Suddenly I was in the ambulance, headed for the heart of Touba. With several other medical workers I was going to visit the Grand Mosque. Before we exited the vehicle I was reminded that no shoes are allowed on the holy surfaces, so I descended barefoot like my companions. My feet touched the street and the door slammed shut.

We did not enter the mosque immediately. Instead we navigated crowds on trash-filled streets and sandy pathways to visit the site of the “L’eau de Source,” or holy water, barefoot all the while. A small mob pounded at the gates of the religious grounds, sticking hands through to obtain the sacred water or to try to enter. We pushed our way through, and showed our white doctors’ coats. At this point I first discovered the power of said apparel. The doors opened and our party of five was permitted to visit.

After my colleagues had drunk and bottled their fill we returned to the mosque, still barefoot. Once again using the power of the coat, we cut an endless line of people, ostensibly so that we could enter the mosque and then return to work. Please note that I was not the person doing the talking. We separated by gender and entered to stand on a line inside. It was packed like one gigantic sardine can. Eyes seemed to flit upon me and then return to meditative waiting as quickly as they had come. I could not have fit in less, except that I had, at the time, a freshly buzzed head and a chin beard.

Like a rollercoaster, we were suddenly moving. The entrance to a more central chamber approached and I touched the bar above me, following the lead of those ahead. As astonishingly beautiful as the Grand Mosque is on the outside, the ornate wonders of the interior shone upon the pilgrims with even more intensity. I struggled to keep my senses about me as I was swept along in the current. In Wolof, the expression for “inside” is ci biir, which literally translates as “in the belly.” I was, indeed, in the belly of the mosque.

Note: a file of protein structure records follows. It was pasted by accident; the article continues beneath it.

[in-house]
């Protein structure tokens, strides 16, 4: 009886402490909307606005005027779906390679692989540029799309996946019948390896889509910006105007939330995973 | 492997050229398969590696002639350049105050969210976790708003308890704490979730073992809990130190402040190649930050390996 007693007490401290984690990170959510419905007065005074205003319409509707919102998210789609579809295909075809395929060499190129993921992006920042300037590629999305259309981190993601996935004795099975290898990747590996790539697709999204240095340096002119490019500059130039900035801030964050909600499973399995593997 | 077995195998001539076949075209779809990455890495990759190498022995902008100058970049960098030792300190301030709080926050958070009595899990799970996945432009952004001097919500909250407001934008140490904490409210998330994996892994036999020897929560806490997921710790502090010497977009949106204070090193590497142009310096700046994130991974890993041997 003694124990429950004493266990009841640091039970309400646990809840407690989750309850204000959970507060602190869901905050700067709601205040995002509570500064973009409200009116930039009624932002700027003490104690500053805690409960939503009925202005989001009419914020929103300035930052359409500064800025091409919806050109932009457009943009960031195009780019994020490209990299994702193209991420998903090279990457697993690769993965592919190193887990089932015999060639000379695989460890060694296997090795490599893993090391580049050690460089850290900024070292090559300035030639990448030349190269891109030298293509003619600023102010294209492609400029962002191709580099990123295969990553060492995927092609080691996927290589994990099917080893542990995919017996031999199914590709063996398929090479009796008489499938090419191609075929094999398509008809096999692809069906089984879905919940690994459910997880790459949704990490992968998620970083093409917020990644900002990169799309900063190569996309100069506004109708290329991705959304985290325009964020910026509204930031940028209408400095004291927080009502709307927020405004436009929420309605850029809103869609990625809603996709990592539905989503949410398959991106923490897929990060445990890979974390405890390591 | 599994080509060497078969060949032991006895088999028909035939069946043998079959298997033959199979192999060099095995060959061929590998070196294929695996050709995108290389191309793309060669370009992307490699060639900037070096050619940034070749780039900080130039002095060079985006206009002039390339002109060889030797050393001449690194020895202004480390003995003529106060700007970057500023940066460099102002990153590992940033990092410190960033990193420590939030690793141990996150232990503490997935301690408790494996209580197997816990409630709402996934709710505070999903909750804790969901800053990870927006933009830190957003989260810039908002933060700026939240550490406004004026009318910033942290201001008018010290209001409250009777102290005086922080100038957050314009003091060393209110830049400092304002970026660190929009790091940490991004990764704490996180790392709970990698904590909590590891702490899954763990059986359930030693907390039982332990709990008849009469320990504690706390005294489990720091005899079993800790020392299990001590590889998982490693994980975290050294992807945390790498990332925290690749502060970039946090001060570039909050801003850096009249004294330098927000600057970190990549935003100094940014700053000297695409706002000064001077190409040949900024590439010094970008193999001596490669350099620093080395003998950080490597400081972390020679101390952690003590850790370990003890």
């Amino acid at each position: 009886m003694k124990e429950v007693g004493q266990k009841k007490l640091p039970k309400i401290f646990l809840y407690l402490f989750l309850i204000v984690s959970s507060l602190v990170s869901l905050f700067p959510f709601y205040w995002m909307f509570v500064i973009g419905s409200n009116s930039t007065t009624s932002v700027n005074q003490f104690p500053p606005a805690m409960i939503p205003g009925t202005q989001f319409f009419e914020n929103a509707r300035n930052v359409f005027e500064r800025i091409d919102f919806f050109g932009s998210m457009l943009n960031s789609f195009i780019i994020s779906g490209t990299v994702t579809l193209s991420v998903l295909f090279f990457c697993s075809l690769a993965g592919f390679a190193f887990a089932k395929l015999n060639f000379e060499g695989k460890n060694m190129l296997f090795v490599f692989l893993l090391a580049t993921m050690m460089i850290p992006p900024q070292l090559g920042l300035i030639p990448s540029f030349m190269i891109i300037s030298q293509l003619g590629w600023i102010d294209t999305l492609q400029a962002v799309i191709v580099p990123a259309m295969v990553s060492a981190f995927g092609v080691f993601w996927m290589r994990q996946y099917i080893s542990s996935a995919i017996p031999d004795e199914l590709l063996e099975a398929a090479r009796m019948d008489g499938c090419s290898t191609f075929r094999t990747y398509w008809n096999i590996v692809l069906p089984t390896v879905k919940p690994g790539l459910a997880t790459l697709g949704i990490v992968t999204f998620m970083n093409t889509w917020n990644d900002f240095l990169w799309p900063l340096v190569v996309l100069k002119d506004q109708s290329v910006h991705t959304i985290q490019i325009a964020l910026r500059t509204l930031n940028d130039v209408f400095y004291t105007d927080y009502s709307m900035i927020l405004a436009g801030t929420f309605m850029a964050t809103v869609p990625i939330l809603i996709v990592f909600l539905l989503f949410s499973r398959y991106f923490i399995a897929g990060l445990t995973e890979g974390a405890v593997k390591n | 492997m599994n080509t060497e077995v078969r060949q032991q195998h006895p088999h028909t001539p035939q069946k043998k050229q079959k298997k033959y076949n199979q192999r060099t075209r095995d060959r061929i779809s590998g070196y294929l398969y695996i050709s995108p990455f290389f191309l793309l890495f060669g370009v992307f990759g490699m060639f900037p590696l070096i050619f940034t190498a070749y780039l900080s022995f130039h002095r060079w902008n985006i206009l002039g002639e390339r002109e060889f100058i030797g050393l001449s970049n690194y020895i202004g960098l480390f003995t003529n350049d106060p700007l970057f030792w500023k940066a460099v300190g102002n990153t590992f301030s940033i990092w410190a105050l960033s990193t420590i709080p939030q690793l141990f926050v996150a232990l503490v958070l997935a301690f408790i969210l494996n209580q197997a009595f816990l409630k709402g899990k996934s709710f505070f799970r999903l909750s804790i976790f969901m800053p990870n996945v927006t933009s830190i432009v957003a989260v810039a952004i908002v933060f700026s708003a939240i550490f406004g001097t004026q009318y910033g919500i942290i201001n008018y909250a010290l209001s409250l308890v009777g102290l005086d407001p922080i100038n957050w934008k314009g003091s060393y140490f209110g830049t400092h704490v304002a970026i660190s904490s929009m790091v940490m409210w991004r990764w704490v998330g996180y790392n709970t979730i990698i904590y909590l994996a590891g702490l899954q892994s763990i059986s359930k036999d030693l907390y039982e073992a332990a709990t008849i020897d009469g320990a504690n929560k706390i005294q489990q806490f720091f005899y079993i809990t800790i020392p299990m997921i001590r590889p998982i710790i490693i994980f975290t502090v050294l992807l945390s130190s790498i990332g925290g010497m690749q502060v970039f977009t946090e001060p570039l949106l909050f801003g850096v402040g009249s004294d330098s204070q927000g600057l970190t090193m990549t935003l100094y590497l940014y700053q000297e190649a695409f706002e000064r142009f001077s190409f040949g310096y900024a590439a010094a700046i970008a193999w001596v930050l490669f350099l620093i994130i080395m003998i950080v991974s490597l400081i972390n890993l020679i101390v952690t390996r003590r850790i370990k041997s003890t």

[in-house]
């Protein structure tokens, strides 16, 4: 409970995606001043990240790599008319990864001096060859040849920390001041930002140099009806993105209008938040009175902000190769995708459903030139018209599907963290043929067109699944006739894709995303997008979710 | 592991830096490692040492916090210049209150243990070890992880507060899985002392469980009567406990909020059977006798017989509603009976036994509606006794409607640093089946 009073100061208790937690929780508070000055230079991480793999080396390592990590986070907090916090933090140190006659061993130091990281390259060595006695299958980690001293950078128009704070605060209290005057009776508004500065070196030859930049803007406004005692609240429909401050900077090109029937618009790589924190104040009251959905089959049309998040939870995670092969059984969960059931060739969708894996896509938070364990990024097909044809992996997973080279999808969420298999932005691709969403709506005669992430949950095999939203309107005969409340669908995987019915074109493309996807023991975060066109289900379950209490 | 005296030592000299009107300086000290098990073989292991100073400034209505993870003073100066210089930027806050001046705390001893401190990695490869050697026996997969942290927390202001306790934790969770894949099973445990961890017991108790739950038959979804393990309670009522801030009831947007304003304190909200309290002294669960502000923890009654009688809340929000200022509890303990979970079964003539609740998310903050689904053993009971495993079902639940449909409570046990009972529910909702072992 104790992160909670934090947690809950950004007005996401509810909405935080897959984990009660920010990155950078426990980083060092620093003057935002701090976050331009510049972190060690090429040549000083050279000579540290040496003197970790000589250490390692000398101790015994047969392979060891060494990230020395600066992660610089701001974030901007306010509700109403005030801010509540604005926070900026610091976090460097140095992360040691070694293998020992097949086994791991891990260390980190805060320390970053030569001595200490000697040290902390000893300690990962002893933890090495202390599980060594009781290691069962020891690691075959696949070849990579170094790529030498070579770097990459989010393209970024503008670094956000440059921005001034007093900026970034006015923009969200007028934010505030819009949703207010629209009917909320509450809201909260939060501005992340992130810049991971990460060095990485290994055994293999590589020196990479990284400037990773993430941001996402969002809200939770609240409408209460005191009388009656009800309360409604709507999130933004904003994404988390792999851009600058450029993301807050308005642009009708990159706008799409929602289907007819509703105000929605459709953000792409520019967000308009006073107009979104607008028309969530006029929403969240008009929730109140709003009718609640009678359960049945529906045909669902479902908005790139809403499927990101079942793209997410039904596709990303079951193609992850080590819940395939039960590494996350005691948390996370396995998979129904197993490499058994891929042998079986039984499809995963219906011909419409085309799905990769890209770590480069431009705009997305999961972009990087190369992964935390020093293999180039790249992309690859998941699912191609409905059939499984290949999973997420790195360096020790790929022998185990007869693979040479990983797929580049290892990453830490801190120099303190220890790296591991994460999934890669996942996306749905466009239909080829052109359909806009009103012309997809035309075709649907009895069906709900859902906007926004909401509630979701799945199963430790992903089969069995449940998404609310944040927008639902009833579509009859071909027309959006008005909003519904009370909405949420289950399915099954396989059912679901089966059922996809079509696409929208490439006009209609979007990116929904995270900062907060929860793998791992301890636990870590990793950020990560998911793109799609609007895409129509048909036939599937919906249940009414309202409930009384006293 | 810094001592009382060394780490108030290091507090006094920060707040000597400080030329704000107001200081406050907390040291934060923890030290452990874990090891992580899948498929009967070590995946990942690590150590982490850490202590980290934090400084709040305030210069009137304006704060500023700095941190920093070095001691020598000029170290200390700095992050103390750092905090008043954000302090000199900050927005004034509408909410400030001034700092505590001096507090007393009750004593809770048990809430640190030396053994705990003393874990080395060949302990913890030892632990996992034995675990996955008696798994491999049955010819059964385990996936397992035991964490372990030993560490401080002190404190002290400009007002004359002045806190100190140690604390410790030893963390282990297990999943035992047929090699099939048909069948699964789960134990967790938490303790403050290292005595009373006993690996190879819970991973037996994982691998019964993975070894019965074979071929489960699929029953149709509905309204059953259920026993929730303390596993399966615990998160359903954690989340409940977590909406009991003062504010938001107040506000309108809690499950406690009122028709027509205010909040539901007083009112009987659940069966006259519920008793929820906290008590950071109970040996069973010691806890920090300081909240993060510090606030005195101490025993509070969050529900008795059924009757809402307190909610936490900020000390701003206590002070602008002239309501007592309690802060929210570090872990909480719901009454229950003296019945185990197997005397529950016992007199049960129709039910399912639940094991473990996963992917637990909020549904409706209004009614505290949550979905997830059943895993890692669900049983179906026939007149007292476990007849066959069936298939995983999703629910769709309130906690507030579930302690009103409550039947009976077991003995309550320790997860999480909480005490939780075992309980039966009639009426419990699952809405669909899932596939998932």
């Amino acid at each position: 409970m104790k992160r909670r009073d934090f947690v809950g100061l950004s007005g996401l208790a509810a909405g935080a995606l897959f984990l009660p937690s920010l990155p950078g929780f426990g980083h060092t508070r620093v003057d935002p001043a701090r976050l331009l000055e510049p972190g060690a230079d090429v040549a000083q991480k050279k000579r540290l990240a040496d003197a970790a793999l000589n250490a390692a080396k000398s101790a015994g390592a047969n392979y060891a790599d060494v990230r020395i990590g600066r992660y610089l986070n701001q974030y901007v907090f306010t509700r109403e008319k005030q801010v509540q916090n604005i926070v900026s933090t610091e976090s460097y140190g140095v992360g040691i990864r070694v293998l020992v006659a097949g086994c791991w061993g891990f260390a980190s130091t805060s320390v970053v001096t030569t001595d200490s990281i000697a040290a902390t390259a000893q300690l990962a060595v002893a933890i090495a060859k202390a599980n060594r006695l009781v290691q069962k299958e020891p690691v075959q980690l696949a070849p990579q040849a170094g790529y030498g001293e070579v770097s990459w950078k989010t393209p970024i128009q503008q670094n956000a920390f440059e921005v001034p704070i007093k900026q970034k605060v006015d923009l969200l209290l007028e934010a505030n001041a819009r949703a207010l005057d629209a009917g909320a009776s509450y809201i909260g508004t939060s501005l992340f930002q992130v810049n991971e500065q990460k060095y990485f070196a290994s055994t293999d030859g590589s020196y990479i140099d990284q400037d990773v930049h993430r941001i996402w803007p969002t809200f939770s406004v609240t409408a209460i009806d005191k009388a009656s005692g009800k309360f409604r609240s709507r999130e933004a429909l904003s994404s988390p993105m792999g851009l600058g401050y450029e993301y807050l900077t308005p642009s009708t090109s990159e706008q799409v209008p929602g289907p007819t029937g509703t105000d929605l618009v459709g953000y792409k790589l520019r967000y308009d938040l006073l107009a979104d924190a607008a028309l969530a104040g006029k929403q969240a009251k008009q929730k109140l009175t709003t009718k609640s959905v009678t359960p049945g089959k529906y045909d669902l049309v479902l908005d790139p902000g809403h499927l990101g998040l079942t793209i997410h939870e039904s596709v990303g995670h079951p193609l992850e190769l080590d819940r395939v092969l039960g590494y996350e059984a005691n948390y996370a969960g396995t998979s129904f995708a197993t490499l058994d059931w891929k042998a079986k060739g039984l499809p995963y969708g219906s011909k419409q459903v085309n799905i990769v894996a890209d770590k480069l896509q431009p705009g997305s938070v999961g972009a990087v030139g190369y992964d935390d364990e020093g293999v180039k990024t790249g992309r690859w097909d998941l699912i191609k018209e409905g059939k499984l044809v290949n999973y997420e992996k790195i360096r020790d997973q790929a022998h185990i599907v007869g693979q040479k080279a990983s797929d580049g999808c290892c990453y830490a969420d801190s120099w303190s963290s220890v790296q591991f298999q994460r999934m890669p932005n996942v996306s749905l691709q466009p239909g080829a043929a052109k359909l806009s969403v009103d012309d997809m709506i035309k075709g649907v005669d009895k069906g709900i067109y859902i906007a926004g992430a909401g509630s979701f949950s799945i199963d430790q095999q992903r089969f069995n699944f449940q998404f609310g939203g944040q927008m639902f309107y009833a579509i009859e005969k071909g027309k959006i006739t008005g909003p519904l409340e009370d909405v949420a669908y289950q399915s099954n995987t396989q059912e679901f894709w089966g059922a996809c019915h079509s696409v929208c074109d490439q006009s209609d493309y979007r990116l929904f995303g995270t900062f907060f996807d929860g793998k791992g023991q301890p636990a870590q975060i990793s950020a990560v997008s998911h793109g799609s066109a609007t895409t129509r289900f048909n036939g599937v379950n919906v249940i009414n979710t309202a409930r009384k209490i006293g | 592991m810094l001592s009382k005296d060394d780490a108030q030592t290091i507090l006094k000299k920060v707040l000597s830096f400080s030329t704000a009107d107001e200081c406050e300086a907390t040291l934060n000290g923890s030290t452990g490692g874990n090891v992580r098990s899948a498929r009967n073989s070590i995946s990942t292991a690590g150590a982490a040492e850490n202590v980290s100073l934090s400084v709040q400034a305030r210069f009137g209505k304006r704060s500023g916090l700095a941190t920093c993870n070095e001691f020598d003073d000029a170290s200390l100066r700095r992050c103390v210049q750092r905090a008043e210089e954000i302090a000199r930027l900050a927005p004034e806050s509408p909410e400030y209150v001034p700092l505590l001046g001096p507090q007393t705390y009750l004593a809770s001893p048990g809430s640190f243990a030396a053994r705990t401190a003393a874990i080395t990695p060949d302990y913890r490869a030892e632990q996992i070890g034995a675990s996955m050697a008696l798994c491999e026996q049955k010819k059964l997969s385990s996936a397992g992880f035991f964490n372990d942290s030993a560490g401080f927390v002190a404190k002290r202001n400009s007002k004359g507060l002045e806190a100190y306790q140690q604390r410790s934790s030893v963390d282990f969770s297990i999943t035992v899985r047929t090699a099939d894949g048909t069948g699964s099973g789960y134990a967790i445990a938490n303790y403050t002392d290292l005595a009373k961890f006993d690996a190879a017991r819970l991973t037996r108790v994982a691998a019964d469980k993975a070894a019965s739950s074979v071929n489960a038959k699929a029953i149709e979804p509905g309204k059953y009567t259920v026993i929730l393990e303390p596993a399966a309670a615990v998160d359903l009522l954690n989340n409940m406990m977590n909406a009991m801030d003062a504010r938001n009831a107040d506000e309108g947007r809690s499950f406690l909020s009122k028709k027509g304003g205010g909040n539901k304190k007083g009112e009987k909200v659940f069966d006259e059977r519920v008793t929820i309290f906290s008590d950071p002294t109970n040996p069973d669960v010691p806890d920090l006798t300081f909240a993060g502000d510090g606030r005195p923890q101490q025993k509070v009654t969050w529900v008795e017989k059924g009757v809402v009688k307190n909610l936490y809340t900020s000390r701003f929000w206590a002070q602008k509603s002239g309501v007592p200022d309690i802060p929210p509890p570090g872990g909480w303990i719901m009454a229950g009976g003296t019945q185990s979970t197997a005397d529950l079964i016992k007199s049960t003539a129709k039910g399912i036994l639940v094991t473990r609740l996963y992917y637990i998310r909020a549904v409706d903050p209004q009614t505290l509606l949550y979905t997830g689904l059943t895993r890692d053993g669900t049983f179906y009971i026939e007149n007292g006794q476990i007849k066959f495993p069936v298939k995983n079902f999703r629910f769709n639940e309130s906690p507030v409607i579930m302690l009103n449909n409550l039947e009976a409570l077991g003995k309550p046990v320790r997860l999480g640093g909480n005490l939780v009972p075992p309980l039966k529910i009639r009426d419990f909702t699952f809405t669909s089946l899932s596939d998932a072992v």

In the final chamber I was invited/ordered by a man to squat at one of the many bowls of food, so I washed my right hand and took to scoops of ceebu yapp. I admit, it was delicious, and the oil residue remained on my hand into the evening. We reunited with the women, and were swept outside. As I turned around I saw the river of people flowing, relentless and unstoppable, from the otherworldly structure. I was buzzing.

On the ride home the ambulance stopped. 1000 large bowls of food carried on heads were being run through the streets. The ambulance driver debated with one of the girls who was not joyously singing at the top of her lungs whether or not he should respect the ritual or demand passage. I was relieved that we waited, all the while trying to imagine the sum total of hours required to prepare such nourishment for those who, for lack of another place to stay, sleep and eat at the mosque for the duration of the Magal.

The medical tent stayed open past 10 pm, though I do not know until what hour the young man with the IV in his arm lay on the floor, and work did not get any easier or any slower. After an entire day of festivities, people were even less healthy than usual. Still, after dinner I could not refuse an offer to go for a walk around the city. As I listened to the history of Mauridism for the thousandth time we walked by the cemetery and library, circling around back to the mosque.

From ground level the mosque and all those around it seemed to vibrate and hum. Having changed into the same traditional clothes I wore for the holiday of Tabaski, I looked a little more appropriate, which further confused those who saw us. Taking photographs with discretion was an impossible task. Suddenly I felt a firm hand grip my shoulder. I turned around, adrenaline pumps flooded for a split second. With a wide, bewildered grin, a musician-friend from Sangalkam greeted me with surprise. Senegal really is a small country, but the community is truly smaller.

We made it back through the markets, and the house was silent compared to the streets. Again I found the most unlikely sliver of floor on which to rest, and allowed my rib cage to compress as my spirit soared in exhaustion.

Up next: I awake in a broken-down vehicle on the side of a dark road, cold and lost. I wander into the nearest town alone, and finally hear the phrase “bëtt sett na” put into use.